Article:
(17h) Sequential Co-Delivery of EGFR Inhibitor and Doxorubicin for Targeted Combination Chemotherapy | AIChE

(17h) Sequential Co-Delivery of EGFR Inhibitor and Doxorubicin for Targeted Combination Chemotherapy


Lee, J. Y. - Presenter, University of Cincinnati
Zhou, Z., University of Cincinnati
Jafari, M., University of Cincinnati
Sequential co-delivery of EGFR inhibitor and doxorubicin for targeted combination chemotherapy

Zilan Zhoua, Mina Jafaria, Joo-Youp Leea,*

a Chemical Engineering Program, Department of Biomedical, Environmental, and Chemical Engineering, University of Cincinnati, Cincinnati, Ohio 45221-0012, U.S.A.

* Corresponding author: Joo-Youp Lee

Tel.: +1 513-566-0018; Fax: +1 413-556-0018

E-mail: joo.lee@uc.edu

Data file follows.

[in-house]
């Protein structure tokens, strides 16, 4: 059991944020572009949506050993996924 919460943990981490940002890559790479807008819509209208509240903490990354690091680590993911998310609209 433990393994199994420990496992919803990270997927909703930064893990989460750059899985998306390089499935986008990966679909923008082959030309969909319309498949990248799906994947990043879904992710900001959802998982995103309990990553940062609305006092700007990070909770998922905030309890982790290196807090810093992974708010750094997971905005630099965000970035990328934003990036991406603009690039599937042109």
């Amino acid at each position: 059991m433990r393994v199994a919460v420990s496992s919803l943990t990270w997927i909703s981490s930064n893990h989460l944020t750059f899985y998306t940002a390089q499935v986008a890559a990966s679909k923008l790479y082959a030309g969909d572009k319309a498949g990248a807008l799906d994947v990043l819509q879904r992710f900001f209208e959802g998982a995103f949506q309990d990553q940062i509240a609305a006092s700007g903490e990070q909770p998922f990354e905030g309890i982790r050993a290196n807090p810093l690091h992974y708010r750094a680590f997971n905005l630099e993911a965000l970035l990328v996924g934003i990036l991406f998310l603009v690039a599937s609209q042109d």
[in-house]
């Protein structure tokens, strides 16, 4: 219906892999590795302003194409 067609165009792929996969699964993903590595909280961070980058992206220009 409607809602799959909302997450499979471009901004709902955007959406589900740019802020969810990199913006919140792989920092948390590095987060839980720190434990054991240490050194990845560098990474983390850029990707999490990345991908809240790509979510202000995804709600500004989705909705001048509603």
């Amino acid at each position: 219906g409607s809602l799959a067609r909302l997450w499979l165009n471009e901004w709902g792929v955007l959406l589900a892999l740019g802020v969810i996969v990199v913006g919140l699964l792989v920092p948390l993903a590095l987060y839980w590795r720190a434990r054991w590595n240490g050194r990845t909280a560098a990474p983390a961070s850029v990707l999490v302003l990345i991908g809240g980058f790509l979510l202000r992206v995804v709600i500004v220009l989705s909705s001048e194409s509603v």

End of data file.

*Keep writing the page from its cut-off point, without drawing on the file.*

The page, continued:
Combination therapy holds great promise in enhancing treatment outcomes. To achieve synergistic effects for combination therapy, tumor cells should be exposed to drugs with effective doses at optimal drug ratio. There are an increasing number of studies showing the order of drug presentation plays a critical role in achieving enhanced efficacy. However, due to diverse physicochemical properties of drugs, it is challenging to co-deliver effective doses of drugs to tumor sites at optimal ratio and time delay in drug presentation. In this study, a nanoparticle design is presented using ion pairing and drug-polymer conjugate for the sequential delivery of gefitinib (Gi) and doxorubicin (Dox) targeting epidermal growth factor receptor (EGFR) signaling applicable to the treatments of triple negative breast cancer. To realize this nanoparticle design, Gi complexed with dioleoyl phosphatidic acid (DOPA) via ion paring was loaded onto the nanoparticle made of Dox-conjugated poly(L-lactide)-block-polyethylene (PLA-PEG) and with an encapsulation efficiency of ~90%. The nanoparticle system exhibited a desired sequential release of Gi and Dox, as verified through release and cellular uptake studies. The nanoparticle system demonstrated ~fourfold increase in anti-cancer efficacy compared to a control group of Dox-PLA-PEG conjugate. High tumor accumulations of the nanoparticles were also substantiated for potential in vivo applicability by non-invasive fluorescent imaging.